The ethanol pit bull bites again

Ethanol pitchman Vinod Khosla meets his No. 1 debunker


Andrew Leonard
August 1, 2006 2:41AM (UTC)

R-Squared, Robert Rapier's one-man war against corn-based ethanol, started out as a blog that I described here as "entertainingly obsessive." But after his two-part series on venture capitalist/ethanol promoter Vinod Khosla, I'm thinking I have to come up with some new adjectives. Amateur journalism has a new standard-bearer.

Vinod Khosla is a pillar of Silicon Valley, doubly famous for his role as a founder of Sun Microsystems and as a partner in high-flying venture capital firm Kleiner-Perkins. Khosla now runs his own V.C. company, and has been specializing in "green" investments, with a heavy emphasis on ethanol. And in these alternative energy-crazed days, he's been getting a lot of attention.

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Rapier is a chemical engineer who works for an oil company, is worried about peak oil, but is strongly, some might say militantly, convinced that grain-based ethanol is a bad bet for solving our energy woes. He's made it his mission to point out what he sees as a constant stream of errors, misstatements and outright falsehoods that fester in media coverage of ethanol and biofuels. Given Khosla's media profile -- everyone loves a rich venture capitalist who is convinced green technology will make scads of money -- I was looking forward to the inevitabe R-Squared takedown.

Last Monday, the debunking arrived. Rapier went through all the public statements of Khosla that he could find with a fine-toothed comb.

Rapier, as he likes to do, invited Khosla to engage in a debate. I was skeptical -- it's one thing to challenge other members of the blogosphere to a point-vs.-counterpoint scrum. That's what bloggers live for. But I wasn't expecting Khosla to pick up the gauntlet.

I was insufficiently respectful of the Power of the Blog. Word must have gotten out to Khosla that there was a pit bull with its jaws clamped onto his hype. So Khosla called Rapier and talked with him for more than an hour. You can read the full story in today's missive from R-Squared. Talk about your unmediated journalism!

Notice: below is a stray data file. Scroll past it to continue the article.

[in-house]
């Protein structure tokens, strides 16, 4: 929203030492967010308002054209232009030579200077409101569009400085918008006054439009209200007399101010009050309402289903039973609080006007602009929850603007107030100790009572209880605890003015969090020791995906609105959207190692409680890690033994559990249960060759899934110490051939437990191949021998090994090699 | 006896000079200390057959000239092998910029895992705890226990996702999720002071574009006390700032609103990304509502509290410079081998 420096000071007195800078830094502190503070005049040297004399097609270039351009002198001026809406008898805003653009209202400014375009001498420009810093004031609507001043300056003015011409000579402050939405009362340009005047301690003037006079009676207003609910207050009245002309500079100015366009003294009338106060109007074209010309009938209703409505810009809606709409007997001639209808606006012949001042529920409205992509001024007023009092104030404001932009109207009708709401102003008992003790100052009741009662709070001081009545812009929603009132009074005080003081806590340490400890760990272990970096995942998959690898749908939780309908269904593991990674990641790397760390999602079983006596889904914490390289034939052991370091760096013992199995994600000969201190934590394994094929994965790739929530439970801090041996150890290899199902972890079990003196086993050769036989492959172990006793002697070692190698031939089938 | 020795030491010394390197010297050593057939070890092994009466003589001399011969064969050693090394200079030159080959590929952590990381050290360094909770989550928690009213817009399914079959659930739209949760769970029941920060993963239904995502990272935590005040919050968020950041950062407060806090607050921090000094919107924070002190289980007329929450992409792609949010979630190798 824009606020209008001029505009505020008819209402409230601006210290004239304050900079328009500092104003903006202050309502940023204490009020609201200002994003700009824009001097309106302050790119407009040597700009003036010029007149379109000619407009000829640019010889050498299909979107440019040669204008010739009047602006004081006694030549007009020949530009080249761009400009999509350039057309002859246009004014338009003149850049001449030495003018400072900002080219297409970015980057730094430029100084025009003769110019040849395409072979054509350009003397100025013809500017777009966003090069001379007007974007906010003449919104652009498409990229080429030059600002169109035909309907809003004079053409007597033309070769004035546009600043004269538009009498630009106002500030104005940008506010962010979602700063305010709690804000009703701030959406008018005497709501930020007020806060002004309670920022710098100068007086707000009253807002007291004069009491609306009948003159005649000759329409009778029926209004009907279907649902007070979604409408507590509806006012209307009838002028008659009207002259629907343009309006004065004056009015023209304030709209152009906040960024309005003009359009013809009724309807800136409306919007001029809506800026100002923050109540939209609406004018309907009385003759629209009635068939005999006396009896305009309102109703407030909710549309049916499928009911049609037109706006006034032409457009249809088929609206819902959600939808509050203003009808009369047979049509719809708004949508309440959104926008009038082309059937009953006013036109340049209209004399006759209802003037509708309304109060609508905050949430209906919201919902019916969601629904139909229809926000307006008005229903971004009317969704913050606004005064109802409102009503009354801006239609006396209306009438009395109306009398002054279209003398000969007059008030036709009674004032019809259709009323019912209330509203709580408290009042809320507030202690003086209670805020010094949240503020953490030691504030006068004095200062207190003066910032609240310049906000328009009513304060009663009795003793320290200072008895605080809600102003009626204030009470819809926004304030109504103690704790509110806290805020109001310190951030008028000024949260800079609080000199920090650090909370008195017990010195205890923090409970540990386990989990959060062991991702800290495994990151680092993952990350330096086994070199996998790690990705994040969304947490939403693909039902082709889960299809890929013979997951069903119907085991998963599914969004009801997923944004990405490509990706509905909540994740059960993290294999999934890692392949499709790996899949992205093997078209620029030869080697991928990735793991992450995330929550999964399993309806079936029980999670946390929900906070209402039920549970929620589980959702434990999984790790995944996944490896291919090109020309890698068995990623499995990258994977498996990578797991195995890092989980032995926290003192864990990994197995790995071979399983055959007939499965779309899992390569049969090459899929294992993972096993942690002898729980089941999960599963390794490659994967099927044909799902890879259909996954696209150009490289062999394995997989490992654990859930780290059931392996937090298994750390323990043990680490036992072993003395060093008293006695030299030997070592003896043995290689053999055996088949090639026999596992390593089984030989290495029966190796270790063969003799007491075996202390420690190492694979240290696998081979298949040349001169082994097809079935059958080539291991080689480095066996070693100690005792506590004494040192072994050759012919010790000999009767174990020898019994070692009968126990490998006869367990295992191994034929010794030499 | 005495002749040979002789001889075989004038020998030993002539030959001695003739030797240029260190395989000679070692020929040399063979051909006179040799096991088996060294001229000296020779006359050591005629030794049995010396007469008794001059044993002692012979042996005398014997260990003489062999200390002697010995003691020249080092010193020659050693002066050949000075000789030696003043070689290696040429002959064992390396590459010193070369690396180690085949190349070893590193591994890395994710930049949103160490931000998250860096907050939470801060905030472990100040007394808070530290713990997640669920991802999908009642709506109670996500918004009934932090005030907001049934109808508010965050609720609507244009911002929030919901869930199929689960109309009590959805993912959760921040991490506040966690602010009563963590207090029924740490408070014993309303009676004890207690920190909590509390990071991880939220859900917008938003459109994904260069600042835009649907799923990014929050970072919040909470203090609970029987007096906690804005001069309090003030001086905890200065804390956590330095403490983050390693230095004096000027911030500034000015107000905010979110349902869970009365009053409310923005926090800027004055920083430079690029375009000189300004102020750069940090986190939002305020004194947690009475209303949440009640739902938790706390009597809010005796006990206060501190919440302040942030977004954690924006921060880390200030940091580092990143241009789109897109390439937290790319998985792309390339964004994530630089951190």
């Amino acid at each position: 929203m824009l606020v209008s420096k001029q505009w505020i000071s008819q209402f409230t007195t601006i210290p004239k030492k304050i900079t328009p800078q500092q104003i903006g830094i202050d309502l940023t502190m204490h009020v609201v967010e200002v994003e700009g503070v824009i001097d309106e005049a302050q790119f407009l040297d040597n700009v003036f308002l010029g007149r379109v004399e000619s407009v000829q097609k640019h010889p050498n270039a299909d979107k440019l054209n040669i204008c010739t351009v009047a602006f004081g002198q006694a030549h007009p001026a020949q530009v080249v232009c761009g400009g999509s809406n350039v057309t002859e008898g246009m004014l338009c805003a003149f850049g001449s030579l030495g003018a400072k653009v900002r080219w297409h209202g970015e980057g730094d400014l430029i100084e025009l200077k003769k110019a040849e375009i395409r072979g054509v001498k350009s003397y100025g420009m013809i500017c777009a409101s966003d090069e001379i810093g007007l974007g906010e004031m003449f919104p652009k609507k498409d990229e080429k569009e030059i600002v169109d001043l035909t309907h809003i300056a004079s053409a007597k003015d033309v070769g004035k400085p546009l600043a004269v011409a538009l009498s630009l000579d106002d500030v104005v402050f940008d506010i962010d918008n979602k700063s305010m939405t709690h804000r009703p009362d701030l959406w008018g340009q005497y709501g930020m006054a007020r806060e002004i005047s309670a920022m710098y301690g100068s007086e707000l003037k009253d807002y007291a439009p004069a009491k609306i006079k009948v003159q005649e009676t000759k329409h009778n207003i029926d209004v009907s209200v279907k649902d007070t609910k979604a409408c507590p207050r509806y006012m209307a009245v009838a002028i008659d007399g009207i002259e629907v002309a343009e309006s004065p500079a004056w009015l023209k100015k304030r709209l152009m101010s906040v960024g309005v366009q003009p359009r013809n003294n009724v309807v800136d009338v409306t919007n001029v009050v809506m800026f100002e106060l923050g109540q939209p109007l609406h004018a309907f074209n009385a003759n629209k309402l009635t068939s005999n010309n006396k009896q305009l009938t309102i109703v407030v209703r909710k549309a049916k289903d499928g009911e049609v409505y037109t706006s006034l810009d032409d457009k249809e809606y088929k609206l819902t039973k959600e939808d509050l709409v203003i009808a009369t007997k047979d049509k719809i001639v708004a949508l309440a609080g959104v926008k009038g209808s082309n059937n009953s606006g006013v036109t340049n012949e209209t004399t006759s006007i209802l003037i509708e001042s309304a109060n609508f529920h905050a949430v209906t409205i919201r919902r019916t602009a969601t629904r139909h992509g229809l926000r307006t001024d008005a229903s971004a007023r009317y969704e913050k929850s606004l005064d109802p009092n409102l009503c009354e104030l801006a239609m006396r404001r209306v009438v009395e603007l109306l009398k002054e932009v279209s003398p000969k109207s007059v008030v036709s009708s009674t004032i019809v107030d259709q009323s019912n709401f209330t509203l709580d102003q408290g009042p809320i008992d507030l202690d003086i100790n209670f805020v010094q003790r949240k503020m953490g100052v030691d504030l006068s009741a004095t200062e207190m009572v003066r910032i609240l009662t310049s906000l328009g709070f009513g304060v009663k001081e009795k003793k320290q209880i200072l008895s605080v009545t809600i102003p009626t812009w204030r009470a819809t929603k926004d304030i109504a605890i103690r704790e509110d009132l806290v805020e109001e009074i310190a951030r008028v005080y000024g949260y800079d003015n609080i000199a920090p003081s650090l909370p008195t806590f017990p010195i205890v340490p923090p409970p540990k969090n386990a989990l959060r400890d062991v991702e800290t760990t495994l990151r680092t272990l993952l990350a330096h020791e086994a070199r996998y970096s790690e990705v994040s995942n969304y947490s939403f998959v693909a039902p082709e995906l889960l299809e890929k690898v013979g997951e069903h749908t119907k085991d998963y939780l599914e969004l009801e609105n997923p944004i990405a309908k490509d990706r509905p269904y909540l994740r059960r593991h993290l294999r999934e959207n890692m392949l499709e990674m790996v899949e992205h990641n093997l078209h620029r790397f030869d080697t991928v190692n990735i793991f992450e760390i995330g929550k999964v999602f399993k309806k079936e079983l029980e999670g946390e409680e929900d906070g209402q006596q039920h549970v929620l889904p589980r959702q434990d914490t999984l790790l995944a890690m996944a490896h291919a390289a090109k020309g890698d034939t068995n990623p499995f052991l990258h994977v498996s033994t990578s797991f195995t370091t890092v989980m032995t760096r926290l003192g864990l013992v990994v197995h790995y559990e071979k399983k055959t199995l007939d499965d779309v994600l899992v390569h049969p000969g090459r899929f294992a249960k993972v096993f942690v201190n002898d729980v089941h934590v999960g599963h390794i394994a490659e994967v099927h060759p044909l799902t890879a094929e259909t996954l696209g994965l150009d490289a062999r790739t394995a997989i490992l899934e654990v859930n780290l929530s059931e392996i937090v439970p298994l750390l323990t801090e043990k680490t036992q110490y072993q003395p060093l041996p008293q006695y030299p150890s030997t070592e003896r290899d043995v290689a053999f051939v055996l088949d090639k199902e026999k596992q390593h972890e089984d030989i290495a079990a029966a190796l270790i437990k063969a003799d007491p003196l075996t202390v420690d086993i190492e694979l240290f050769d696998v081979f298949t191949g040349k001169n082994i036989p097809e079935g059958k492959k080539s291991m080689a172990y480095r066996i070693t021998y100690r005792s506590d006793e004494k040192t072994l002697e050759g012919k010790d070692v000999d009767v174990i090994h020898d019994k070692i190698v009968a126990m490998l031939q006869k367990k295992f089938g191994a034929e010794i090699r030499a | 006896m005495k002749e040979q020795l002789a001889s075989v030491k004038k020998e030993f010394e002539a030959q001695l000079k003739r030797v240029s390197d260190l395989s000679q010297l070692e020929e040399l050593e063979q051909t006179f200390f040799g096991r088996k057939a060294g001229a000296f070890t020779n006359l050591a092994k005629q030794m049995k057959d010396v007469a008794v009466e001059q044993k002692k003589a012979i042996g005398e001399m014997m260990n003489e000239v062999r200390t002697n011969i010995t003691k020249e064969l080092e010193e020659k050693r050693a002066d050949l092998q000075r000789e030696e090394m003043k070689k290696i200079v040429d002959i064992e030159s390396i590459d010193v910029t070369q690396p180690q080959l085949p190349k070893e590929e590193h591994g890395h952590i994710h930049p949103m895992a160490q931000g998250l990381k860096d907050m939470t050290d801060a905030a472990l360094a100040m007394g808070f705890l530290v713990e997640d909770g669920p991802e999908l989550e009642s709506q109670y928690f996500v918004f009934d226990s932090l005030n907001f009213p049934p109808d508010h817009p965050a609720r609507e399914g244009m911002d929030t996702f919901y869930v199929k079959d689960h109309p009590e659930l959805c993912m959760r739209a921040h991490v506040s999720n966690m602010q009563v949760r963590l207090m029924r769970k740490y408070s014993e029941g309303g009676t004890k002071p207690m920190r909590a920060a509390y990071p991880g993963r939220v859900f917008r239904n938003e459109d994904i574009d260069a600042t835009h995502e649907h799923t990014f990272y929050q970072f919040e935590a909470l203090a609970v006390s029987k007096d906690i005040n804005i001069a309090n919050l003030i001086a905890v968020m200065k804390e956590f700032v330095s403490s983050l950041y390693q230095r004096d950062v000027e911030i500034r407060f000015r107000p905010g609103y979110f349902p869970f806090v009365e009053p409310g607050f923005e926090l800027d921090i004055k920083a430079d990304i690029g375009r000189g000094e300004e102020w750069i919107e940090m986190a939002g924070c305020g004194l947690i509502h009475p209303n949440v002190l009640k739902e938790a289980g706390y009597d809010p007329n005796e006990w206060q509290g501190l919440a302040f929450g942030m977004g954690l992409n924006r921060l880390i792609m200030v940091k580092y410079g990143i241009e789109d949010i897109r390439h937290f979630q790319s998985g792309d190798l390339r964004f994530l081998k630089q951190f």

What can we make of the whole back-and-forth? Rapier's main criticism of grain-based ethanol focuses on its presumed energy inefficiency. Depending on which study you believe, corn-based ethanol is either an extremely inefficient way to make fuel, or at best, barely tolerable. When applied to a nation of SUV-lovers, the corn-based ethanol math doesn't look so hot.

But Khosla, in Rapier's words, "preempted my entire argument" by dismissing as irrelevant the question of whether corn-based ethanol was energy-efficient, because, as he sees it, corn-based ethanol is just "priming the pump" for an ethanol economy based on either cellulosic ethanol or butanol.

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Cellulosic technology enables the conversion of woody fibers and other forms of biomass into fuel. Corn husks, instead of corn, for example. Or switchgrass, a plant indigenous to the prairie that doesn't require much in the way of nutrients. Cellulosic ethanol sounds great in theory, but there's a hitch -- it requires technological advances that have yet to be put into mass production -- specifically the development of enzymes able to break down those tough fibers.

Khosla told Rapier that in his position as a venture capitalist, he is privy to proprietary research and business plans that have convinced him that cellulosic ethanol is just about ready to roll.

The rest of us are not so lucky. We have to take such pronouncements on faith. And, if we, like Rapier, are convinced that we'd better get our energy act in gear quickly before serious energy-crunch-induced economic disruptions occur, it makes us a little nervous to believe in declarations from on high, no matter how flashy the résumé of the person making claims.

However, we are lucky to see those declarations challenged and defended in real time. The relative merits of ethanol and biofuels as answers to the end of the era of cheap oil are being endlessly debated right now, on the Web, in print, in the halls of government and business. It's a huge challenge to make sense of it all. But Robert Rapier, with his obsessive little blog, is making a pretty good stab at it. When you get a phone call from the likes of Khosla, you know you're doing something right.

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Andrew Leonard

Andrew Leonard is a staff writer at Salon. On Twitter, @koxinga21.

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